Killer whales closer to menopause seem to be more successful in bringing up their young, whose survival rates were also higher.
Eric Ward of Northwest Fisheries Science Centre, Seattle, coordinated a team of researchers who studied killer whales inhabiting the inland and near shore waters of Washington state and British Columbia (Canada).
They used a 30-year dataset collected by the Centre for Whale Research and Canada's department of fisheries and oceans.
Ward informed that "during annual photographic surveys, nearly every individual in the population has been recorded. Each animal has unique pigmentation, scars, and fin shapes, allowing us to track the survival and reproductive performance of each female over time".
The authors aimed to investigate what benefits killer whales derive from the menopause.
One theory, termed the "attentive mother hypothesis", is that giving birth to calves and then losing the ability to reproduce helps the mother to focus on bringing up her offspring, without wasting time and energy on further pregnancies.
The authors' results support this theory to an extent in that during a calf's first year of life, having a mother who was nearing menopause increased chances of survival, said a Northwest Fisheries release.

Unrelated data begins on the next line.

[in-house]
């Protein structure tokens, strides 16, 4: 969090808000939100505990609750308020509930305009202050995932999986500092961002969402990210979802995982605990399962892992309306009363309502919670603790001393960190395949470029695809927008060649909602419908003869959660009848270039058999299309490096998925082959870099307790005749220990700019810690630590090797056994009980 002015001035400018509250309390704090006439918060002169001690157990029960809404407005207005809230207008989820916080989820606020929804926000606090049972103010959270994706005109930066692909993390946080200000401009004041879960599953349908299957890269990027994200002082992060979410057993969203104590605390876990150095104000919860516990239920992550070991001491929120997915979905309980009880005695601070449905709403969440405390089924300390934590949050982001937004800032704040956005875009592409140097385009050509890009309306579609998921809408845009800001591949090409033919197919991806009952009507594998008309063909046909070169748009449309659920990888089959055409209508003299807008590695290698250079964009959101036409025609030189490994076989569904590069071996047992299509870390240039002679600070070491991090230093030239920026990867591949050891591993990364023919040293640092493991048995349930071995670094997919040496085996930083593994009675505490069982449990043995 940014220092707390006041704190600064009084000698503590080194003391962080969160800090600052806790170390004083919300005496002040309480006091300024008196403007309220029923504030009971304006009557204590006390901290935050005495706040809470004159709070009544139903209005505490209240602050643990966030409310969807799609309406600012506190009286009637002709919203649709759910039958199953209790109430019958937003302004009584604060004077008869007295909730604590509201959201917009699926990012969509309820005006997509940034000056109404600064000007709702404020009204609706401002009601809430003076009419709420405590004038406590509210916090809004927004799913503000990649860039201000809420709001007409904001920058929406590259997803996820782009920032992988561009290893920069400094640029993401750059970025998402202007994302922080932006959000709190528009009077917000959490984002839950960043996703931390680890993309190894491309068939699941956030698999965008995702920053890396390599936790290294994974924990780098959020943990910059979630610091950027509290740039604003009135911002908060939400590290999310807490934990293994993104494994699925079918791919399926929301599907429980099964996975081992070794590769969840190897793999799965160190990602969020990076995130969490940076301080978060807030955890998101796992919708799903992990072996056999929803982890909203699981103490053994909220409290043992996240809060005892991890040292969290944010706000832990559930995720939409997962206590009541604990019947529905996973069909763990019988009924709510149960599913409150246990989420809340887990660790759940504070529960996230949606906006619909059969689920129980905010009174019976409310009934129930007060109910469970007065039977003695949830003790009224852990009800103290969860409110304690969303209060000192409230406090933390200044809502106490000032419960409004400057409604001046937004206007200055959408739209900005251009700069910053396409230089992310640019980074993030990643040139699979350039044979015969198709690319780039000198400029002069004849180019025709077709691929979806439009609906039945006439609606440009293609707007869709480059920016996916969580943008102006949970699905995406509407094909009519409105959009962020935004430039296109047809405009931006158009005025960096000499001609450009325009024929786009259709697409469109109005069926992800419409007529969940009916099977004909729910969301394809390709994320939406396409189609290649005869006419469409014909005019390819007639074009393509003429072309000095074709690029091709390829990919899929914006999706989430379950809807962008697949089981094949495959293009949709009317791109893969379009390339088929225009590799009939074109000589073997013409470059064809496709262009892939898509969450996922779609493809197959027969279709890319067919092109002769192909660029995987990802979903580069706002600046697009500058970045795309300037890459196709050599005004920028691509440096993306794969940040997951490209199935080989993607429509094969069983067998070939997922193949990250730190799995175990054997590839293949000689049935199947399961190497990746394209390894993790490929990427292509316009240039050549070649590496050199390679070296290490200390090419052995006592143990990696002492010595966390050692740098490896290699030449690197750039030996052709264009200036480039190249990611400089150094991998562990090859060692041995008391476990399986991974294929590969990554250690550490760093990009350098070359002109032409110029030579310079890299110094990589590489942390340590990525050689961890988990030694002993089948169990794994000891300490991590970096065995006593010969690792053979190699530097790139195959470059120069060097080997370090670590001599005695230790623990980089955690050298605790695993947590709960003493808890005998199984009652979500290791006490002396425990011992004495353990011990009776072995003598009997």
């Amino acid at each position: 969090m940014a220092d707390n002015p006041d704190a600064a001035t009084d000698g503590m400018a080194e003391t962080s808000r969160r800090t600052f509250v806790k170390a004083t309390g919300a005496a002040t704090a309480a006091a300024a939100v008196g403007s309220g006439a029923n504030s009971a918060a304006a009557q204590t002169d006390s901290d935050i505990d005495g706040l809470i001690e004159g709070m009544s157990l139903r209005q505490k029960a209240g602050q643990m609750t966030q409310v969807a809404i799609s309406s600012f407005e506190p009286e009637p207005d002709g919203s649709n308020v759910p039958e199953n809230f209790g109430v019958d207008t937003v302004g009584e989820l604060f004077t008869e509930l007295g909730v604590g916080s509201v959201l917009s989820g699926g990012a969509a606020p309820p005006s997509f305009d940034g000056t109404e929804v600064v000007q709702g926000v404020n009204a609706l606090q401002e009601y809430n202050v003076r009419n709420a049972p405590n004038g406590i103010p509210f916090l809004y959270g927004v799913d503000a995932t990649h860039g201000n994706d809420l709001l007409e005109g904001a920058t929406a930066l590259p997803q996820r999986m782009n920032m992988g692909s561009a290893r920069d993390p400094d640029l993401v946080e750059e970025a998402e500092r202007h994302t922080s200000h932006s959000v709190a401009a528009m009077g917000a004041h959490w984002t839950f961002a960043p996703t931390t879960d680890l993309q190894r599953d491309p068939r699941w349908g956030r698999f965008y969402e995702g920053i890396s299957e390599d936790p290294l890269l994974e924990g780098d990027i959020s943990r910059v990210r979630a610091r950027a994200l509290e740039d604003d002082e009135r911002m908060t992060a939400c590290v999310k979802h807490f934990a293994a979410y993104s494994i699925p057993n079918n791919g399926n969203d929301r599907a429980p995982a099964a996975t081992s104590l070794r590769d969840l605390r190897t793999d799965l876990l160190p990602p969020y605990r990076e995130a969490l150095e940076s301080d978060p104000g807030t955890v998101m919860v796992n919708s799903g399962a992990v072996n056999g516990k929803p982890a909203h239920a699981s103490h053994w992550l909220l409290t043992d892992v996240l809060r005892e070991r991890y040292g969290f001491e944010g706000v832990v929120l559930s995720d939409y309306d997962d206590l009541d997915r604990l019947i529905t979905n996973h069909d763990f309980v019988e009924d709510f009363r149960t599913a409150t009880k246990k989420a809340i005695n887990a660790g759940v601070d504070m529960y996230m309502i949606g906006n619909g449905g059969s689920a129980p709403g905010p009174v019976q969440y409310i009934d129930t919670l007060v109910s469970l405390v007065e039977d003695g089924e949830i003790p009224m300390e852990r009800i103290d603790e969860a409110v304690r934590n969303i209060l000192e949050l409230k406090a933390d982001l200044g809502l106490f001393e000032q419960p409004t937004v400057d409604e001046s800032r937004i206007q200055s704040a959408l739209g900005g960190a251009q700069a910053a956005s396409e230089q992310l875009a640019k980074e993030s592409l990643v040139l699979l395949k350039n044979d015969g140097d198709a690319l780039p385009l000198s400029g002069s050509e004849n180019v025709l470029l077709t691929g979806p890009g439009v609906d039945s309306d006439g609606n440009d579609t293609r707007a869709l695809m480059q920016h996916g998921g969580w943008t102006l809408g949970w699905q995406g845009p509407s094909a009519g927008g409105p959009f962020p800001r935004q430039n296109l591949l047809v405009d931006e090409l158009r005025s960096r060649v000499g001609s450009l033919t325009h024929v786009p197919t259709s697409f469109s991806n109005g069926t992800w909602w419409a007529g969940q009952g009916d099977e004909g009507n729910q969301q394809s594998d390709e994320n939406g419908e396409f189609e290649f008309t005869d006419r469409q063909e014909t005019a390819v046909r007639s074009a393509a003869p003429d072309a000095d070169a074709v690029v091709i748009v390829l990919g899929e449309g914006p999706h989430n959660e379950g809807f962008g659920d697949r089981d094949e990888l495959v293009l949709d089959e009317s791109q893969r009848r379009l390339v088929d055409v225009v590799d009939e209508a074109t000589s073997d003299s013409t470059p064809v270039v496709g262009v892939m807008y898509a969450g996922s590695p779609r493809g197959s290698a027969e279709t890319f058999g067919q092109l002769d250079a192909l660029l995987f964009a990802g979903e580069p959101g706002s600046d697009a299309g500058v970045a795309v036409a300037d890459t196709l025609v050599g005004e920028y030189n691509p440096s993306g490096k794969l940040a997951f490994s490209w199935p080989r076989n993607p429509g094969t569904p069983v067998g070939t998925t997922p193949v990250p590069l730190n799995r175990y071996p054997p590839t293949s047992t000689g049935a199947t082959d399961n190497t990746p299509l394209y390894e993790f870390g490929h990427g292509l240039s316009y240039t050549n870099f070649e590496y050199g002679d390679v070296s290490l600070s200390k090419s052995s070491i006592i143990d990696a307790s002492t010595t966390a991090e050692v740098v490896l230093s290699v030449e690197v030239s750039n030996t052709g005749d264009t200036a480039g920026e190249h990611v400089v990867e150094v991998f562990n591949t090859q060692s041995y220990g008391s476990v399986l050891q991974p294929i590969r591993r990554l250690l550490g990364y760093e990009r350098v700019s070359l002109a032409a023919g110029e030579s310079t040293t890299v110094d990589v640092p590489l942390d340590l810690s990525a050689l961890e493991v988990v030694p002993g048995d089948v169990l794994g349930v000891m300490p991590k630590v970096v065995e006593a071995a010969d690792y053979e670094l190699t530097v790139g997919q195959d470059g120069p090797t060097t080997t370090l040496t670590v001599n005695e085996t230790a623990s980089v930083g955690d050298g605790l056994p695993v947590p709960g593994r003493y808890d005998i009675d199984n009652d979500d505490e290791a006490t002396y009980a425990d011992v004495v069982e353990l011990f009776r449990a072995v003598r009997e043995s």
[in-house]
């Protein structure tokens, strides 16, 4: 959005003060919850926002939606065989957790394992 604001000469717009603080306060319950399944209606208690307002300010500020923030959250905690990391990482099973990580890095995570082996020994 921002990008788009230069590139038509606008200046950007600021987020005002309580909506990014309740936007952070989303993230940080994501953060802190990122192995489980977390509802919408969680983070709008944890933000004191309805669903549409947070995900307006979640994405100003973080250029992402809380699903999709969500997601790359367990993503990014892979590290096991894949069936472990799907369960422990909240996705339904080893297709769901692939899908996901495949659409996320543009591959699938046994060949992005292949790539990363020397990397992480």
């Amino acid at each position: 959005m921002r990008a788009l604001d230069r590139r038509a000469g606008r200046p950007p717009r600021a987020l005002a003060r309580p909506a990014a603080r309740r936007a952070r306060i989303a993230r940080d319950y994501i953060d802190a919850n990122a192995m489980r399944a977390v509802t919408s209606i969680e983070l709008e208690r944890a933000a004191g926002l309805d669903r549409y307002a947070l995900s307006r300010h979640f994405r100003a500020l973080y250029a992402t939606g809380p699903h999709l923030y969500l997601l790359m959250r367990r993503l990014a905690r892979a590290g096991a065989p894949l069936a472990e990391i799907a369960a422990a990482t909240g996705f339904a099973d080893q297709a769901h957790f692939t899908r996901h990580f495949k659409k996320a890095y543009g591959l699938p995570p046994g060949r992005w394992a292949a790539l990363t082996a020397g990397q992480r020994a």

"We found that the oldest mothers may also be the best mothers. Older females may be more successful in raising young because of maternal experience, or they may allocate more effort to their offspring relative to younger females," said Ward.
Killer whales are extremely long lived, with one female believed to be more than 90 years old. Males rarely live past 50, but female life expectancy is considerably longer. Females can produce their first calf as early as age 10, and continue to produce offspring until their early 40s.
These findings were published in BioMed Central's open access journal Frontiers in Zoology.